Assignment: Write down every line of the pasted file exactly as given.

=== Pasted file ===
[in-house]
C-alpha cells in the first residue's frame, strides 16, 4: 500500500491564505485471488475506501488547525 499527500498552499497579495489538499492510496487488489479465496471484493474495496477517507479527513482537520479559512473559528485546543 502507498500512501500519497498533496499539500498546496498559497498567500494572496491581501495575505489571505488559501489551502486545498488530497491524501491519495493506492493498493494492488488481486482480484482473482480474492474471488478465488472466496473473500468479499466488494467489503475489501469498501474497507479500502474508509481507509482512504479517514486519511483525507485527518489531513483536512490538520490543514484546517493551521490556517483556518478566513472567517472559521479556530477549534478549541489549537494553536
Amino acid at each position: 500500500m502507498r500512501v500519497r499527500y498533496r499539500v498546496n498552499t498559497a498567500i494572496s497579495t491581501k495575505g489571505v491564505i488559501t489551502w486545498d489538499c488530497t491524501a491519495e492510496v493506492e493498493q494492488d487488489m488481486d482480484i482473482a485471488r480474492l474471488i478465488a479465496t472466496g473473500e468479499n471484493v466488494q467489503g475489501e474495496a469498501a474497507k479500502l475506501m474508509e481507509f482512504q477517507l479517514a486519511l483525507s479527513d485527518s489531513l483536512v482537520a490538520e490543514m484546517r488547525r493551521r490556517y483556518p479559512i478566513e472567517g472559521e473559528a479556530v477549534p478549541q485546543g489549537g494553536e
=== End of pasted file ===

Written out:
[in-house]
C-alpha cells in the first residue's frame, strides 16, 4: 500500500491564505485471488475506501488547525 499527500498552499497579495489538499492510496487488489479465496471484493474495496477517507479527513482537520479559512473559528485546543 502507498500512501500519497498533496499539500498546496498559497498567500494572496491581501495575505489571505488559501489551502486545498488530497491524501491519495493506492493498493494492488488481486482480484482473482480474492474471488478465488472466496473473500468479499466488494467489503475489501469498501474497507479500502474508509481507509482512504479517514486519511483525507485527518489531513483536512490538520490543514484546517493551521490556517483556518478566513472567517472559521479556530477549534478549541489549537494553536
Amino acid at each position: 500500500m502507498r500512501v500519497r499527500y498533496r499539500v498546496n498552499t498559497a498567500i494572496s497579495t491581501k495575505g489571505v491564505i488559501t489551502w486545498d489538499c488530497t491524501a491519495e492510496v493506492e493498493q494492488d487488489m488481486d482480484i482473482a485471488r480474492l474471488i478465488a479465496t472466496g473473500e468479499n471484493v466488494q467489503g475489501e474495496a469498501a474497507k479500502l475506501m474508509e481507509f482512504q477517507l479517514a486519511l483525507s479527513d485527518s489531513l483536512v482537520a490538520e490543514m484546517r488547525r493551521r490556517y483556518p479559512i478566513e472567517g472559521e473559528a479556530v477549534p478549541q485546543g489549537g494553536e